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Tafuna High School to host 2014 American Samoa JROTC Drill Competition

Tafuna High School JROTC will host the 2014 Annual JROTC Drill Meet on Saturday, May 10, at Tafuna High School gymnasium. Cadets from five high schools are competing in the event, including Tafuna, Leone, Samoana, Kanana Fou, and Faga’itua.
 
The five High Schools participating will be sending their finest teams to compete in this unparalleled weekend of military excellence. The Drill Competition is annually spectacular and unlike any other military drill event you will ever attend.
 
According to Sergeant Major Veavea, the Senior Army Instructor at Tafuna High School, approximately 150 cadets will compete in Inspection, Armed Regulation, Color Guard, and Armed Exhibition Drills.
 
In Armed Exhibition drills, teams create their own routines which involve performing intricate, coordinated movements in unison and the manipulation of rifles. According to the Sergeant Major, the other events in the drill competition involve precision and regulated movements, and the Exhibition Drills are expected to incorporate a “Wow” factor.
 
The Inspection, involves a standard military inspection of the overall appearance and bearing of the cadets. During the Inspection, judges also question cadets on their knowledge of military history and military ranks.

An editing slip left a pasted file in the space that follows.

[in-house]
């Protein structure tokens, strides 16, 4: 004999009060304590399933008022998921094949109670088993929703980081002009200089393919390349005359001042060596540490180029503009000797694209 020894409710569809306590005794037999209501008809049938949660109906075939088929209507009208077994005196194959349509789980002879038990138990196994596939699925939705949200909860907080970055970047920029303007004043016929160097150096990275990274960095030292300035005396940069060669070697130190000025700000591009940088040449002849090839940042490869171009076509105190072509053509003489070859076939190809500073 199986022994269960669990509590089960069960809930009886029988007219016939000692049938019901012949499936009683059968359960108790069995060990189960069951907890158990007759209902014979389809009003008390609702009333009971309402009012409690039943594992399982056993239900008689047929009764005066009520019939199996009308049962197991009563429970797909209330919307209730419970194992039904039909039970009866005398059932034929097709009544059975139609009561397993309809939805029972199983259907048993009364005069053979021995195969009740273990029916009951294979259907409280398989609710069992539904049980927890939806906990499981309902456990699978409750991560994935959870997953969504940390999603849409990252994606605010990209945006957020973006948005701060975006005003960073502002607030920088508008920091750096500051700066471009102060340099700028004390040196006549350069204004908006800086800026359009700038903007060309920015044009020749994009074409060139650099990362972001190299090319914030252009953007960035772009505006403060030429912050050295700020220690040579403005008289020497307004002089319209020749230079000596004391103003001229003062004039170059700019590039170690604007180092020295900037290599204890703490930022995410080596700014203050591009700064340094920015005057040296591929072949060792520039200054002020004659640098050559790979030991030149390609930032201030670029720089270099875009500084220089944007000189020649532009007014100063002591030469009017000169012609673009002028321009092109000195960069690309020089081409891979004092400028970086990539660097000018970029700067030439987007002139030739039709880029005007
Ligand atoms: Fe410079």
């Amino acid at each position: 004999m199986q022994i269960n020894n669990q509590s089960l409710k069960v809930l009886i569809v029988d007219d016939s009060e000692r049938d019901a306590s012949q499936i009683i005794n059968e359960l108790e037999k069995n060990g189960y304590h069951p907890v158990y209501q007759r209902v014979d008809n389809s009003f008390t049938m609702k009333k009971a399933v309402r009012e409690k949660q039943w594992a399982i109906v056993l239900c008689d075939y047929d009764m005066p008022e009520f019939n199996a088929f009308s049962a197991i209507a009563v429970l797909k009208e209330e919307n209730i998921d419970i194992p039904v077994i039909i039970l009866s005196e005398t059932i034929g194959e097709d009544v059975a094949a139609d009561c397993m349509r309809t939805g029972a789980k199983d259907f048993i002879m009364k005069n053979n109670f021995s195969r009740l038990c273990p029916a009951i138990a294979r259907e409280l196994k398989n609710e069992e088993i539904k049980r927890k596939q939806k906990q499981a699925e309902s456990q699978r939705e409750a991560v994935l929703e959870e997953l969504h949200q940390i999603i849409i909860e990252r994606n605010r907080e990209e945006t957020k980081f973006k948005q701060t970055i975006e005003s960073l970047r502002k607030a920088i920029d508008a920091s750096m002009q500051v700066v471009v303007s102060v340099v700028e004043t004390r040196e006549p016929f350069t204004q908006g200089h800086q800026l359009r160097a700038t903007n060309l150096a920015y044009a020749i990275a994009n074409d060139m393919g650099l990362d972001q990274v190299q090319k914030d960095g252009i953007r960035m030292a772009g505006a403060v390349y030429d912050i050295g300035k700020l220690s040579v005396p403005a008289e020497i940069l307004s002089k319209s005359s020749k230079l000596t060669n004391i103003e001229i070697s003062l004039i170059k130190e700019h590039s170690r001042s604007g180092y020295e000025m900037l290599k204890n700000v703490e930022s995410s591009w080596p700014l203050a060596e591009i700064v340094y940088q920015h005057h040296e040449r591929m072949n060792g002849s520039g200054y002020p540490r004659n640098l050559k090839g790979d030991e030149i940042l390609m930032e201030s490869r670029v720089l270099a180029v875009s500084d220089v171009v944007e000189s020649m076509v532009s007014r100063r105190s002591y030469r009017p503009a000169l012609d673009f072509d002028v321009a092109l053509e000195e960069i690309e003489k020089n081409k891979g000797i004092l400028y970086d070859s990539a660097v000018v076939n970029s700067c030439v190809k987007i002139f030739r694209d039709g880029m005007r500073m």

In the Color Guard Drill, a four-member team with two flags and two rifles must respond to a fixed list of commands used in drill and military ceremonies from their cadet commander. They formally uncase both the American and American Samoa flags and then complete the drill.
 
The Color Guards are well-known and well-respected throughout their community, the local schools, and beyond for their performance at many events, especially those involving patriotic holidays and observances.
 
In the Regulation drills, teams follow verbal commands which are identical for each team, carrying ten pound rifles in the armed drills.
 
Judges have checklists of what to look for, basing their grading on military drill manuals. In some events commands are verbal; in others, the signals are sometimes just coordinated footfalls. Regulation drills and Color Guard feature precise commands and movements; Exhibition drills can be more freestyle.
 
This year’s judges are Army instructors and recruiters.



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